Re: [LAD] Linux Audio 2012: Is Linux Audio moving forward?

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To: Dominique Michel <dominique.michel@...>
Cc: <linux-audio-dev@...>
Date: Thursday, October 11, 2012 - 6:31 pm

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On Thu, Oct 11, 2012 at 1:10 PM, Dominique Michel <
dominique.michel@vtxnet.ch> wrote:

>

I often get things wrong, especially on #jack on IRC. But it irks me to see
people continue to make this claim about jack2. Let me reiterate: the
normal version of jack2 does not and cannot use multiple processors if the
data flow is serialized. Mutiple processors are only used where there is
parallel flow between clients. Although this is not unheard of (e.g. two
synths flowing into a DAW), its unlikely to be the common case for most
users.

Many people find jack2 to be "more stable" because it does not zombify
clients in its default mode operation. It allows clients to be "late" by a
substantial amount, which can result in clicks and pops in their "apparent"
audio stream, but doesn't cause the server to kick them out in the way that
jack1 does. One way to look at this is that jack2 is more tolerant of
programming errors and system latency than jack1.

--p

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On Thu, Oct 11, 2012 at 1:10 PM, Dominiq=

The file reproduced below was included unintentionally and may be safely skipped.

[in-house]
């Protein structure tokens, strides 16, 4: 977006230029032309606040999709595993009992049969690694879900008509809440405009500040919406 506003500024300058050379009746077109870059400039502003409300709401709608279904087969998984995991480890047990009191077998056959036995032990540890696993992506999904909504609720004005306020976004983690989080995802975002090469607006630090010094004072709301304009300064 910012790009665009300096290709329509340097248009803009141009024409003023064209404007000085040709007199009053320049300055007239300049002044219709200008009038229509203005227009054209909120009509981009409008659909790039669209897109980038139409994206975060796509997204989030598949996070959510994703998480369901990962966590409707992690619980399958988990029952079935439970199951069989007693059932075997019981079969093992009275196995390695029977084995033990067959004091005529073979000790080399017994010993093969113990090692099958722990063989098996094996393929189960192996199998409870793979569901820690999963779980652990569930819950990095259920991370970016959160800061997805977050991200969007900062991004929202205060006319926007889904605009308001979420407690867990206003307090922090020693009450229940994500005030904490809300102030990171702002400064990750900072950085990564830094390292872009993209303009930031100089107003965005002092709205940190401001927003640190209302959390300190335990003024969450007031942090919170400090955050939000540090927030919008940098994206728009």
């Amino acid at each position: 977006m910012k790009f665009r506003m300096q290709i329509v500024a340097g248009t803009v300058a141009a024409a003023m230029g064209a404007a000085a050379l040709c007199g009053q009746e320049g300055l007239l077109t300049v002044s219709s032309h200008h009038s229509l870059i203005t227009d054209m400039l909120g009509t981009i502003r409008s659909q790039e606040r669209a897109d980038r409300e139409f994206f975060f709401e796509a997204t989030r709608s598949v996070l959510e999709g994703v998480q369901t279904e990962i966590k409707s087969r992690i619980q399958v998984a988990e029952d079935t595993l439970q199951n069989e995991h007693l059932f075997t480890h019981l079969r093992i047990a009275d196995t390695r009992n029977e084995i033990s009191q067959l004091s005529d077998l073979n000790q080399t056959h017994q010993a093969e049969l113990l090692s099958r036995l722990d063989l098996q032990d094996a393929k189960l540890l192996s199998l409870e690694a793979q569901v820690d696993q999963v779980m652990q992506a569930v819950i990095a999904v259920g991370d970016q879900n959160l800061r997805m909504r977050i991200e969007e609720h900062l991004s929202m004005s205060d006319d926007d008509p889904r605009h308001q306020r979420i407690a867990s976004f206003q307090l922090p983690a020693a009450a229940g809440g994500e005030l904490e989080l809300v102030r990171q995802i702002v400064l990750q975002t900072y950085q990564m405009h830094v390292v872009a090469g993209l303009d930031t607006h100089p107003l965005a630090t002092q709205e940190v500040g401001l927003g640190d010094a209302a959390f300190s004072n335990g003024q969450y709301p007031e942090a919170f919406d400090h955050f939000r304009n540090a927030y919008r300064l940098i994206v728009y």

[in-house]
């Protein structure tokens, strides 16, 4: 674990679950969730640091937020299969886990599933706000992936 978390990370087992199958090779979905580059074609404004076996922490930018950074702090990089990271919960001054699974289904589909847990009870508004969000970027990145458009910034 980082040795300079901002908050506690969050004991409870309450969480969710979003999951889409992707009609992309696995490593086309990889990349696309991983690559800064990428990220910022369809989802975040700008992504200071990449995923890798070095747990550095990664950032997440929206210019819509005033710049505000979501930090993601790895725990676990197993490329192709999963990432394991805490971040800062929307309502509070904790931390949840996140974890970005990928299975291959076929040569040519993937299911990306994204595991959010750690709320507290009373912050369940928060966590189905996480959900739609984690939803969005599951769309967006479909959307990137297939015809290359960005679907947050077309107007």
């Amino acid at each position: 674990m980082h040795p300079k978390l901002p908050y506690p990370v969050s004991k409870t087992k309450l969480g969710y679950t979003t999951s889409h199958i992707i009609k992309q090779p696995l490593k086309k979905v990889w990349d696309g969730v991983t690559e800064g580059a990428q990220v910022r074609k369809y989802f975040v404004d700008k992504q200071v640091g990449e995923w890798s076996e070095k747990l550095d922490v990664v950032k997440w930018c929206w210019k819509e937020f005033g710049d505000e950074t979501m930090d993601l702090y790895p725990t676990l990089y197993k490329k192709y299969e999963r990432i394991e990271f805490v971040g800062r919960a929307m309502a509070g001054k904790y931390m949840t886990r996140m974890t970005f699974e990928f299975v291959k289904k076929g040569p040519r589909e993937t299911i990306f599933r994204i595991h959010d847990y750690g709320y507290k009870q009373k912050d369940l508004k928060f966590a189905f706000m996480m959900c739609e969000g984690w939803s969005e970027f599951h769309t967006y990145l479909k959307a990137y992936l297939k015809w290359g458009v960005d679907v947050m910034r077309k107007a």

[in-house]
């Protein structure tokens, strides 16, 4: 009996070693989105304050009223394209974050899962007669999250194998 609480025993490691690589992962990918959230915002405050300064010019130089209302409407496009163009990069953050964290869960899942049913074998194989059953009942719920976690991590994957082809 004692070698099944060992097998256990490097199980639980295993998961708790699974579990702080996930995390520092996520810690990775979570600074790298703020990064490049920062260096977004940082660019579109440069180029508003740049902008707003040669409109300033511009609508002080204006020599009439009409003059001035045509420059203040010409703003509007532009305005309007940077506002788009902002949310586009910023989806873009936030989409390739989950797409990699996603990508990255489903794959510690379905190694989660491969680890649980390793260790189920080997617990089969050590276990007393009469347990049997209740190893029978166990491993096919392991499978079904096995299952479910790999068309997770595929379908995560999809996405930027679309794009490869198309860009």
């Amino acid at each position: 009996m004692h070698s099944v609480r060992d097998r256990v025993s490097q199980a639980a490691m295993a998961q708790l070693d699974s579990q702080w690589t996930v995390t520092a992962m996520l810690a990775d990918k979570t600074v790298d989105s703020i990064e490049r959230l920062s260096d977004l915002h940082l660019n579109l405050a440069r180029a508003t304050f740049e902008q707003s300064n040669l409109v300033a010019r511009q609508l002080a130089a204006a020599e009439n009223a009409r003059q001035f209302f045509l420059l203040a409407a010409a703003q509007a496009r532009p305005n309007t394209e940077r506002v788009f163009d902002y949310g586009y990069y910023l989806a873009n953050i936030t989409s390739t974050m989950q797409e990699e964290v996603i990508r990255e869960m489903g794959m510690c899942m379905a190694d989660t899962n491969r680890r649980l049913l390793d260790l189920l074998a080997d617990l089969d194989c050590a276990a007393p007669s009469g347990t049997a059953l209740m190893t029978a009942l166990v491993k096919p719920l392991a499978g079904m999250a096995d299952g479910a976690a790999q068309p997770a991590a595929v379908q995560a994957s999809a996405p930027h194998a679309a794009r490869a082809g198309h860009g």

ue Michel <dominique.michel@vtxnet.ch> wrote:

In recent years, the biggest improvement was jack2 on multiprocessor
machines. It is just much more easier to get the job done because the
processor use is lower. This give us also a better stability at high
system load.I often get things wrong, especially =
on #jack on IRC. But it irks me to see people continue to make this claim a=
bout jack2. Let me reiterate: the normal version of jack2 does not and cann=
ot use multiple processors if the data flow is serialized. Mutiple processo=
rs are only used where there is parallel flow between clients. Although thi=
s is not unheard of (e.g. two synths flowing into a DAW), its unlikely to b=
e the common case for most users.
Many people find jack2 to be "more stable" because it does no=
t zombify clients in its default mode operation. It allows clients to be &q=
uot;late" by a substantial amount, which can result in clicks and pops=
in their "apparent" audio stream, but doesn't cause the serv=
er to kick them out in the way that jack1 does. One way to look at this is =
that jack2 is more tolerant of programming errors and system latency than j=
ack1.
--p

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Messages in current thread:
[LAD] Linux Audio 2012: Is Linux Audio moving forward?, Louigi Verona, (Wed Oct 10, 8:24 am)
Re: [LAD] Linux Audio 2012: Is Linux Audio moving forward?, Dominique Michel, (Thu Oct 11, 4:13 pm)
Re: [LAD] Linux Audio 2012: Is Linux Audio moving forward?, Paul Davis, (Thu Oct 11, 6:31 pm)
Re: [LAD] Linux Audio 2012: Is Linux Audio moving forward?, M. Edward (Ed) Borasky, (Wed Oct 10, 8:40 pm)